A New Paradigm Shift: Platinum-Based Doublets Better than Monotherapy even in Patients with Advanced Non-Small Cell Lung Cancer and Performance Status 2

Omar Abdel-Rahman

Lung cancer is the leading cause of cancer mortality in many developed as well as developing countries. According to European cancer forecasts, male lung cancer estimated rates in 2012 varied between 56,8/100,000 in Poland and 30,1/100,000 in the UK. While in women rising trends were observed in all countries (approximately 20/100,000 women) (1).  In the USA, it has been estimated that approximately 221,130 people will be diagnosed with the disease in 2011, including 115,060 men and 106,070 women. Moreover, the mortality of lung cancer closely follows the incidence, with an estimated 156,940 deaths in 2011 (2).

Approximately a half of patients present with advanced, stage IV disease at the time of diagnosis. In addition, a significant number of patients who present with early-stage non-small cell lung cancer (NSCLC) eventually relapse within distant disease scenario.

Patients who present with or develop distant disease have a median survival ranging from  4-6 months when managed with best supportive care alone. Since the landmark British meta analysis from 1995 (3) that showed statistically significant benefit for chemotherapy versus best supportive care, platinum-based doublet chemotherapy has been considered the standard of care for patients with advanced NSCLC.

However, the management of elderly patients and those with an Eastern Cooperative Oncology Group (ECOG) performance status (PS) 2  and advanced NSCLC has been debated, because these 2 subsets have not been properly represented in the majority of chemotherapy studies for advanced disease. In 2004, European panel of experts recommend that in patients with ECOG PS2 “single-agent chemotherapy (gemcitabine, vinorelbine, taxanes) could be the preferred option, although carboplatin-based or low-dose cisplatin-based doublets may represent alternative options” (4).

In the current study, Zukin and colleagues (5) conducted a multicenter phase III randomized study to compare single-agent pemetrexed versus the combination of carboplatin and pemetrexed in first-line therapy for patients with advanced NSCLC and ECOG PS2, the study was intended for any histology at first and later amended to non-squamous only.

In this study, a total of 205 eligible patients were enrolled from eight centers in Brazil and one in the United States from April 2008 to July 2011. Notably, the median progression-free survival was 2,8 months for pemetrexed monotherapy arm and 5,8 months for combination chemotherapy arm (p<0.001), while the median overall survival was 5,3 months for pemetrexed and 9,3 months for pemetrexed/carboplatin (p<0.001).  Interestingly enough, similar results were seen when patients with squamous disease were excluded from the analysis.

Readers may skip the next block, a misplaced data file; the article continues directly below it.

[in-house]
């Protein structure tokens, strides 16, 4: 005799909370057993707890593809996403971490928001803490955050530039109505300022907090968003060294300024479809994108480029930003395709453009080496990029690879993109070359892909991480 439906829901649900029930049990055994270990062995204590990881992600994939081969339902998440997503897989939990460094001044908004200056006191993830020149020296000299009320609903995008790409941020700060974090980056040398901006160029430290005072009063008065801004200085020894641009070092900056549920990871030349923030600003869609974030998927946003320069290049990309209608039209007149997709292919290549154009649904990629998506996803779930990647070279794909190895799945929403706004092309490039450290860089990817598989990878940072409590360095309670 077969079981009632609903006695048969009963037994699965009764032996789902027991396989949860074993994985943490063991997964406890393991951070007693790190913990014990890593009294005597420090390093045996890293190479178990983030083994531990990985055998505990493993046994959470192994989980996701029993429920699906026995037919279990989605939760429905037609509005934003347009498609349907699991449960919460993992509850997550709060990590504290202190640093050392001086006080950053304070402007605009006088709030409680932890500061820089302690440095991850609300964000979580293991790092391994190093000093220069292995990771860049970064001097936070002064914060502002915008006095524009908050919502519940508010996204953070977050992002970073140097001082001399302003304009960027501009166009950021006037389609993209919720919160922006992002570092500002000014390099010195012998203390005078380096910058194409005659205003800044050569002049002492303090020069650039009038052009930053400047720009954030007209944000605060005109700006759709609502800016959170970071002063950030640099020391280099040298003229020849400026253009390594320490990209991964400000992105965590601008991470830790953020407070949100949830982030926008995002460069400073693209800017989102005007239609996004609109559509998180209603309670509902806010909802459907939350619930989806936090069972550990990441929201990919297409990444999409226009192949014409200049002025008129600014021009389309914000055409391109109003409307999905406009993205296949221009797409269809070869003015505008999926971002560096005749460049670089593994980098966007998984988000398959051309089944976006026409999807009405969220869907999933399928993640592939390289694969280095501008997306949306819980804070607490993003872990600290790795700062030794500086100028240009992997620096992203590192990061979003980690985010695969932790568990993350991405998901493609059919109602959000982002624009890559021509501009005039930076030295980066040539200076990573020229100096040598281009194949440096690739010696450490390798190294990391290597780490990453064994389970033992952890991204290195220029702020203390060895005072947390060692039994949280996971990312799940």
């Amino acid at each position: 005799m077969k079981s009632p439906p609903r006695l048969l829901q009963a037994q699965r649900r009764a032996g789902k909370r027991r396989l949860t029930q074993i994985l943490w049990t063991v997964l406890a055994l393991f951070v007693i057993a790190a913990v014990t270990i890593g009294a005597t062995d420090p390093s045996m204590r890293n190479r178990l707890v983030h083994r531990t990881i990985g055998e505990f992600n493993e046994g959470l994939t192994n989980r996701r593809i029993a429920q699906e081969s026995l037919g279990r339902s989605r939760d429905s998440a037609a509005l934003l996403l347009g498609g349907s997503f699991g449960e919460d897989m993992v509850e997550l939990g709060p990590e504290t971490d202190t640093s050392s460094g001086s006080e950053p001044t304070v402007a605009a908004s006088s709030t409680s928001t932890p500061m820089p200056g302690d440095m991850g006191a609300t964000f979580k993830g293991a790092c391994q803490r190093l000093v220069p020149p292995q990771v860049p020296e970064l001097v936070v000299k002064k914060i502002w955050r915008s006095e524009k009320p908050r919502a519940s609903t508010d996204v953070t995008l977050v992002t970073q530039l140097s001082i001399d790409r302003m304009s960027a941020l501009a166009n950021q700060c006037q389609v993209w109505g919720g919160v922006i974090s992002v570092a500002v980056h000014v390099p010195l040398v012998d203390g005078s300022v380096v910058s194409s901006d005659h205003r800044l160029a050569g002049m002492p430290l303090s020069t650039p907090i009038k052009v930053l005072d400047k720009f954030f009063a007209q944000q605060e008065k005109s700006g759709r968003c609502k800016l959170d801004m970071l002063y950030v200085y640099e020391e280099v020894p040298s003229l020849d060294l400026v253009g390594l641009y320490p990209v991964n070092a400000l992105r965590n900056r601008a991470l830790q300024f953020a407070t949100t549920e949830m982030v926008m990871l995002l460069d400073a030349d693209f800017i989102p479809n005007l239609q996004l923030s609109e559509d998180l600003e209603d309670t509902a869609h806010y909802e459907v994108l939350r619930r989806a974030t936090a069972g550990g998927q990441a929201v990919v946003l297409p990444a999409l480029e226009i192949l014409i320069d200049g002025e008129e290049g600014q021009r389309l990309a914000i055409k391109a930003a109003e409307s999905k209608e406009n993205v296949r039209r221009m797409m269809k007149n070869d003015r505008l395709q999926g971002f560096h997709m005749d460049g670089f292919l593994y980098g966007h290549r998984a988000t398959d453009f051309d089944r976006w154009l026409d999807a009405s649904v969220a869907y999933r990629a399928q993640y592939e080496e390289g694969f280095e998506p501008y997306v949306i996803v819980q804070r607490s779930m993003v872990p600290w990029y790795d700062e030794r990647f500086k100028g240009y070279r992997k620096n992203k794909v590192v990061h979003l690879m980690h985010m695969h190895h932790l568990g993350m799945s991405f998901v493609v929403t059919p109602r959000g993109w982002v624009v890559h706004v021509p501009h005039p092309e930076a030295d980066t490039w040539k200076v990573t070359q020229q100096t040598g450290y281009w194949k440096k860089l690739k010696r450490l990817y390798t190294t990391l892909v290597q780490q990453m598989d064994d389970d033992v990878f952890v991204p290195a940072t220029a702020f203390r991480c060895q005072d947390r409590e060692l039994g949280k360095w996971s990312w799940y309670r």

As expected, more hematological toxicity (anaemia and neutropenia) were seen with the combination arm compared to the monotherapy arm; however, the majority of toxicities were grade 1/2. There were four documented treatment-related deaths in the combination arm (3,9%) as a result of renal failure, sepsis, pnaeumonia, and thrombocytopaenia.

Overall, this study provides the strongest evidence until now for superiority of platinum-based doublets over monotherapy in patients with advanced NSCLC and ECOG PS2 with tolerable toxicity. It may support clinical consideration of combination chemotherapy as the standard of care in this subset of patients.

However, the above results, especially regarding patients with non-squamous histology, seems highly challenging for interpretation and immediate clinical adoption, at least without consideration of molecular characterization, due to the wealth of data on the growing role of EGFR/ALK inhibitors in selected subsets of patients with advanced non-squamous NSCLC.

Discussion questions

  • In your practice, do you consider that platinum-based doublet chemotherapy should be adopted as the standard of care for all NSCLC patients with ECOG PS 2?
  • What is the role of other factors (age, comorbidity or EGFR/ALK mutational status) you will consider in your decision?

 References:

  1. Malvezzi M, Bertuccio P, Levi F, et al. European cancer mortality predictions for the year 2012. Ann Oncol 2012;23(4):1044-52.
  2. Siegel R, Ward E, Brawley O et al.. Cancer statistics, 2011. CA Cancer J Clin. 2011;61:212-236.
  3. Chemotherapy in non-small cell lung cancer: a meta-analysis using updated data on individual patients from 52 randomised clinical trials. Non-small Cell Lung Cancer Collaborative Group. BMJ 1995; 311(7010):899-909.
  4. Gridelli C, Ardizzoni A, Le Chevalier T,et al.Treatment of advanced non-small-cell lung cancer patients with ECOG performance status 2: results of an European Experts Panel. Ann Oncol 2004;15(3):419-26.
  5. Zukin M, Barrios CH, Rodrigues Pereira J,et al.Randomized Phase III Trial of Single-Agent Pemetrexed Versus Carboplatin and Pemetrexed in Patients With Advanced Non-Small-Cell Lung Cancer and Eastern Cooperative Oncology Group Performance Status of 2. JCO 2013; Jun 17. [Epub ahead of print]

The content of this article reflects the personal opinions of the authors and is not necessarily the official position of the European Society for Medical Oncology.

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